Results for News (Other Results)
Public meetings begin Monday on proposed fee increases for hunting and fishing licenses in Oregon.
Pete Springer reports.
The Oregon Department of Fish and Wildlife is moving to buy more than 10,000 acres to add to a wildlife area on the lower Deschutes River.
The Oregon Department of Fish and Wildlife has released a controversial plan that would remove some hatchery fish from some coastal rivers to protect wild salmon and trout.
Oregon Department of Fish and Wildlife biologists have discovered the first documented examples of Oregon chinook salmon spawning without swimming to the ocean and back.
Measure 81 was on the ballot in November and aimed to ban the use of gillnets on the Columbia River. But many of its advocates abandoned it months before Election Day. Instead, they backed a plan introduced by Governor John Kitzhaber to regulate the gillnetting industry through the Oregon Department of Fish and Wildlife outside of the initiative process. Kitzhaber's plan would ban gillnets on the main stem of the Columbia, where commercial fishermen would only be able to use seine nets. Environmental advocates say those nets are better for ecological health. Commercial gillnet fishermen would be relegated to off-channel bays and sloughs. Gillnet fishermen strongly oppose the plan, telling OPB that it could hurt commercial fishermen financially, plus there's no room in the off-channel areas for more boats. They also note the new method — seine netting — is currently outlawed. Editor's Note: The Oregon Department of Fish and Wildlife will be taking public testimony at 8 a.m. Friday at the Willamette Room at the Portland Airport Holiday Inn. They will likely vote on the proposal that day.
A bald eagle used to be a rare sight in Oregon, but the species has rebounded to the point where it's no longer listed as threatened. The eagle came off the federal Endangered Species list in 2007 but remained on Oregon's threatened species list until this month. According to the Oregon Department of Fish and Wildlife, "Biologists estimated a minimum population of 570 nesting pairs of bald eagles in Oregon in 2010, compared to just 65 pairs in 1978." Eagles will continue to be protected as non-game wildlife, meaning they can't be hunted. The law also prohibits disturbing their nests or "worrying" the birds.
The number of young hunters in Oregon is decreasing. Over the last 10 years, sales of Oregon hunting licenses to people between the ages of 12 and 17 have dropped by nearly 20 percent. Those following the issue suggest that technological distractions along with a decrease in available land are two potential reasons for the decline. A lot of work is going into reversing these findings. The Oregon Department of Fishing and Wildlife has started working alongside organizations such as the Boy Scouts to promote hunting to youths. Their Mentored Youth Program allows children between nine and 13 to hunt without having a hunters education pass, as long as they are accompanied by a licensed hunter over the age of 21. Hunting provides $516 million to Oregon's economy, and many hunters say it is also a significant part of Oregon's heritage.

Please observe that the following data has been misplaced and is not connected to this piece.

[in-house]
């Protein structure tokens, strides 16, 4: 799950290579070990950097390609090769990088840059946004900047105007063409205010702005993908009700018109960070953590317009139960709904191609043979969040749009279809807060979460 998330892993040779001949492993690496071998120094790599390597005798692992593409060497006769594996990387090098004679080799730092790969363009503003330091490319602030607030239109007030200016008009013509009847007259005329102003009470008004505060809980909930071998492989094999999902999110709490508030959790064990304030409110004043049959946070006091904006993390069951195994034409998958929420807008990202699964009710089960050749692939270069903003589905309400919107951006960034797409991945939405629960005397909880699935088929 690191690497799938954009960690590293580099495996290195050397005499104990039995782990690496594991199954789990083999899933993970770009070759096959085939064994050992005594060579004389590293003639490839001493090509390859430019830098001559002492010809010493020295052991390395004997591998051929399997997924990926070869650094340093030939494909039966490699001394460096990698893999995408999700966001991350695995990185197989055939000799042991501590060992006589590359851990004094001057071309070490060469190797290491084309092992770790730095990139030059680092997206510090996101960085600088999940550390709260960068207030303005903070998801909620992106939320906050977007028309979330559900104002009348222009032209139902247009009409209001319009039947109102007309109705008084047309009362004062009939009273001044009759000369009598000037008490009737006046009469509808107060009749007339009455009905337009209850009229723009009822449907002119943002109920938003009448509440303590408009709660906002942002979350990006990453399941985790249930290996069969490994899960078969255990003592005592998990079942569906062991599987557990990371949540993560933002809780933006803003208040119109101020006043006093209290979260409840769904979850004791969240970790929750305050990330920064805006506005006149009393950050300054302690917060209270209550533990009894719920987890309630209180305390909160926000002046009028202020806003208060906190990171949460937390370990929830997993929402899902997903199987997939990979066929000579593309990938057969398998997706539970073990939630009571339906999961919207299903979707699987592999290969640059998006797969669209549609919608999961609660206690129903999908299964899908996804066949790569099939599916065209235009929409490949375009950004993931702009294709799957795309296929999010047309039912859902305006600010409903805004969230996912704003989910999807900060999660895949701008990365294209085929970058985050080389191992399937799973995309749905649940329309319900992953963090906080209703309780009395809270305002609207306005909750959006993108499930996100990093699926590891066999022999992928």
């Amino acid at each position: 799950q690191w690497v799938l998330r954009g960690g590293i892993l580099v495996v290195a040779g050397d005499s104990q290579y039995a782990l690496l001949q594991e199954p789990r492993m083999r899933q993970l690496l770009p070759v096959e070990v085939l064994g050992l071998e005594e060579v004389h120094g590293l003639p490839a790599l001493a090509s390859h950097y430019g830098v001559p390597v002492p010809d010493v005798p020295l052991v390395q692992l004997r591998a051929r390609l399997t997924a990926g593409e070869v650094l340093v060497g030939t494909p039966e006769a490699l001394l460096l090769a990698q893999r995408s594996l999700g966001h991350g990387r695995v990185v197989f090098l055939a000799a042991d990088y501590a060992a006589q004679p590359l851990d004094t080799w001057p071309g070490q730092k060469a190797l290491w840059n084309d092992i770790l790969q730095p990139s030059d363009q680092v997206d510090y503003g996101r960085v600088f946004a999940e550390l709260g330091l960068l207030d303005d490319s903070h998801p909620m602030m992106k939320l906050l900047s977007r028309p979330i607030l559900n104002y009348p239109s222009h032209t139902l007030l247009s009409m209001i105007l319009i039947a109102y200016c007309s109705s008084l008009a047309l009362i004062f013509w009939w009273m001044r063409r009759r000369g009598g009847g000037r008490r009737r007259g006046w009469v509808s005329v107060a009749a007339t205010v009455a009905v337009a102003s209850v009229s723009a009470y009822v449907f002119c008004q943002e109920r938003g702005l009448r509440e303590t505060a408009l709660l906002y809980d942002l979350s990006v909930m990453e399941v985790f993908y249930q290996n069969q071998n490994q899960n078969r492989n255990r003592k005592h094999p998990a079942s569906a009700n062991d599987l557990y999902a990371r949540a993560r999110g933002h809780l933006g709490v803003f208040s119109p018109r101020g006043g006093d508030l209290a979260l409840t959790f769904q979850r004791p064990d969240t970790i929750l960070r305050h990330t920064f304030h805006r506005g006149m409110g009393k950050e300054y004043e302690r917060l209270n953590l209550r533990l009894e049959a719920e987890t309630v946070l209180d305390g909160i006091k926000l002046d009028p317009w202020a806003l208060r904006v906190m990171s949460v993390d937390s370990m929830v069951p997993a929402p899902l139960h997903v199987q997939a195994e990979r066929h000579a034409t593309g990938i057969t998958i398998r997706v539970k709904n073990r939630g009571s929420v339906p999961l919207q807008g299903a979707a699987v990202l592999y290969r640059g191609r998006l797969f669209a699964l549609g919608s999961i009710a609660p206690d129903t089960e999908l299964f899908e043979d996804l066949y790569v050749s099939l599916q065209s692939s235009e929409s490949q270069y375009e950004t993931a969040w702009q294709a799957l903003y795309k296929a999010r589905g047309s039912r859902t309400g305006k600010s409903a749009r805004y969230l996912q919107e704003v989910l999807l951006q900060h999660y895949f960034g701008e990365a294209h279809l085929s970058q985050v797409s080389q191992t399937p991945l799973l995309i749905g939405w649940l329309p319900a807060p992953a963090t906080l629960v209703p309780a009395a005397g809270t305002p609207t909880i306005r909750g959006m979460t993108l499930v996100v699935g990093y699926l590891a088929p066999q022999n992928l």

Some of what was once deemed flotsam on the 66-foot Japanese dock that washed ashore in Oregon in early June is now being identified as potentially invasive to the area's Pacific coastline. The Northern pacific sea star and Japanese shore crab are two of the species that have been identified as particularly harmful. Scientists at Oregon State University are keeping a blog with the most up-to-date list of invasive species — so far they've discovered about 50. The Oregon Department of Fish and Wildlife has also included the public in the search. They'd like people who see organisms attached to marine debris to send photos with details. According to John Chapman, an aquatic invasive species specialist from OSU's Department of Fisheries and Wildlife, more invasive organisms will likely be discovered in coming weeks.
When a sheep or cow is killed, the first question is often: was a wolf responsible? And there's a lot riding on the answer. A wolf can be killed if it is found responsible for multiple livestock deaths and new legisalation provides financial compensation for ranchers if it's confirmed that their livestock were killed by wolves. If a domestic animal is taken down by a cougar, bear or other predator, however, ranchers are not compensated. The Oregon Department of Fish and Wildlife (ODFW) is the agency that investigates suspected wolf kills and determines the eventual outcome for both the wolf and the rancher. Earlier this week, ODFW announced its decision to kill two wolves linked to multiple livestock deaths. One of the wolves in question is the alpha male for one of Oregon's three wolf packs and conservationists say killing him will essentially lead to the decimation of the entire pack. A protest agains the wolf kill order resulted in two arrests at the ODFW offices in Salem.